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Corrosion

Corrosion

Why study corrosion ?

Corrosion is a worldwide problem

Constructions, chemical companies, marine industries, petroleum companies, food companies, automobiles, aircraft/aerospace, etc.

What is corrosion? Deterioration of a material (or its properties) because of reaction with its environment

The result? Rust !

Study in the US on cost of corrosion per year 1975: $70 billion 1982: $126 billion 1998: $275 billion USD (in US alone) = $370 billion NZD

References

1. Engineering Materials: Properties and Selection by Kenneth G.

Budinski and Michael K. Budinski, Pearson Prentice Hall, 8th edition,

2004

2. Corrosion Engineering by Mars G. Fontana, McGraw-Hill Book Company, 3rd edition, 1987

3. Corrosion Basics: An Introduction, National Association of Corrosion Engineers (NACE), Houston – Texas, 1984

Effects of Corrosion which can result in ……

• Loss of load-bearing cross-section

• or penetration

• Loss of load-bearing cross-section • or penetration • Crack Initiation (due to pits) & Growth

• Crack Initiation (due to pits) & Growth (due to H)

• Blockage

cross-section • or penetration • Crack Initiation (due to pits) & Growth (due to H) •
H H
H
H

Effects of Corrosion which can result in …

• Loss of Electrical Contact

• Decrease in Heat Transfer

• Debonding of Coatings, Spalling of Concrete

• Contamination of products

• Degradation of appearance

H 2 O Pb External Rust Spots
H 2 O
Pb
External
Rust Spots

• Maintenance and operating Cost

• Plant Shutdowns

• Lost valuable products

• Effects on Safety and Reliability

• Product Liability ….$100 billion per year (in the US)…to cover legal cost

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Nature of corrosion Corrosion Reactions Why corrosion occurs? Most metals want to return to their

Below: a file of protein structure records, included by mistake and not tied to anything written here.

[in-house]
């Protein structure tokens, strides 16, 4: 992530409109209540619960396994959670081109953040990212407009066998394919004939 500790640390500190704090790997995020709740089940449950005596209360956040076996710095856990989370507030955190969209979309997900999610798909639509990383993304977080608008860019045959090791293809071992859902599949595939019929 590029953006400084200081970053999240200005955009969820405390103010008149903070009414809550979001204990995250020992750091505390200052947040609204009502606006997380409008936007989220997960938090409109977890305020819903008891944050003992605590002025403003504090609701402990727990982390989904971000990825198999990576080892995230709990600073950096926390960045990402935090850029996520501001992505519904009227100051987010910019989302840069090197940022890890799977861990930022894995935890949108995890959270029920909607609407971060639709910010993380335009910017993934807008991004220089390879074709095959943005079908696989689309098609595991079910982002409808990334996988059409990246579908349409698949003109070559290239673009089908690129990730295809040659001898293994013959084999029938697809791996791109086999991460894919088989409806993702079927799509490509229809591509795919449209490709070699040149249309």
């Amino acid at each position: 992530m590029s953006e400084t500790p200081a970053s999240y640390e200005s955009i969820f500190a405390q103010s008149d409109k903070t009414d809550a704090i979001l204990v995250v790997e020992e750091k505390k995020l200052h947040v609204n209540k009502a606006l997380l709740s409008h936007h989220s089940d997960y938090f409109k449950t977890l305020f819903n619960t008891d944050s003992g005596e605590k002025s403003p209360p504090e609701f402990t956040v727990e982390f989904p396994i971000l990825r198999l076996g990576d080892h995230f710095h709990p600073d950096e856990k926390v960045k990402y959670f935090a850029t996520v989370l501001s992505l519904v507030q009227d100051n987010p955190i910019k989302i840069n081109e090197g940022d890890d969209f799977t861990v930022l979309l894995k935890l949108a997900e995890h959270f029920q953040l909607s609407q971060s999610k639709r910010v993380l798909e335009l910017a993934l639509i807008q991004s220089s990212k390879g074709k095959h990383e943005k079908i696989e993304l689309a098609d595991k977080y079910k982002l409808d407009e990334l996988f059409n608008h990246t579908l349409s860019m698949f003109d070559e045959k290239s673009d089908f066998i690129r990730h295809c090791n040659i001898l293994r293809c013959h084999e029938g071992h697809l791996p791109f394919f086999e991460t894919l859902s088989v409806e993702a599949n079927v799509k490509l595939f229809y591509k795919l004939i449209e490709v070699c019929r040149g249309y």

Nature of corrosion
Corrosion Reactions
Why corrosion occurs?
Most metals want to return to their natural and stable form, i.e. ore.
Fe + H 2 O + 1/2O 2
Fe(OH) 2
Iron ores contain oxide of iron. A few metals, e.g. gold, is in metallic form
Iron
Water
Oxygen
Ferrous Hydroxide
The process allowing the metals to return to ore (oxide or sulfide) is
called corrosion.
Fe + 2HCl
FeCl 2
+
H 2
Practically, all environments are corrosive to some degree
Iron
Acid
Ferrous
Gas
Acids, e.g. hydrochloric, sulfuric, nitric
Air and moisture
Bases, e.g. fresh water, distilled water
Salt, e.g. seawater
Industrial atmosphere
Steam and other gases, e.g. chlorine, hydrogen sulfide
Chloride
General or Uniform corrosion
Forms of Corrosion
The most common form of corrosion
Coating
Metal or
non-
Normally occurs on the entire exposed surface or over a large area
metal
Represents the greatest destruction of metal on a tonnage basis
Filiform
Crevice
‘Uniform’
Pitting
Least damaging from technical point of view because the life of component
can be predicted from comparatively simple tests
More
noble
metal
Intergranular
Exfoliation
Selective
Galvanic
Flowing
Load
Corrodent
Fretting -
High Temperature
Erosion-Corrosion
Corrosion
‘Dry’ Corrosion
& Impingement

Control of General Corrosion

• Use protective coatings

• Use cathodic or anodic protection

protective coatings • Use cathodic or anodic protection Use both for underground steel structures • Treat

Use both for underground

steel structures

• Treat environment, e.g. remove O 2 , add inhibitors

• Select more resistant materials, (Consider non-metals)

• Ensure overheating of liquids cannot occur

“General” Corrosion

• Positions of Anodes & Cathodes change with time

• — occurs due to use of wrong material

general breakdown of coatings

unanticipated change of environment

• — testing should simulate all relevant details

e.g. welds, anode/cathode areas, degree of aeration, etc.

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Pitting Corrosion

Localized attack that results in holes, mainly small holes

Serious form of corrosion (one of the most destructive)

Often difficult to predict because their small size and are often covered with corrosion products

Stainless steels are prone to pitting corrosion especially in salt water. Brasses (Cu-Zn), bronzes (Cu-Sn) have better pitting resistance than stainless steels

corrosion especially in salt water. Brasses (Cu-Zn), bronzes (Cu-Sn) have better pitting resistance than stainless steels
corrosion especially in salt water. Brasses (Cu-Zn), bronzes (Cu-Sn) have better pitting resistance than stainless steels
corrosion especially in salt water. Brasses (Cu-Zn), bronzes (Cu-Sn) have better pitting resistance than stainless steels

Crevice corrosion

Usually associated with stagnant solution caused by gasket surfaces, lap joints.

Occurs especially under bolt & rivet heads, gaskets, seals and within small holes and cracks

Different oxygen content in the stagnant area vs. open surface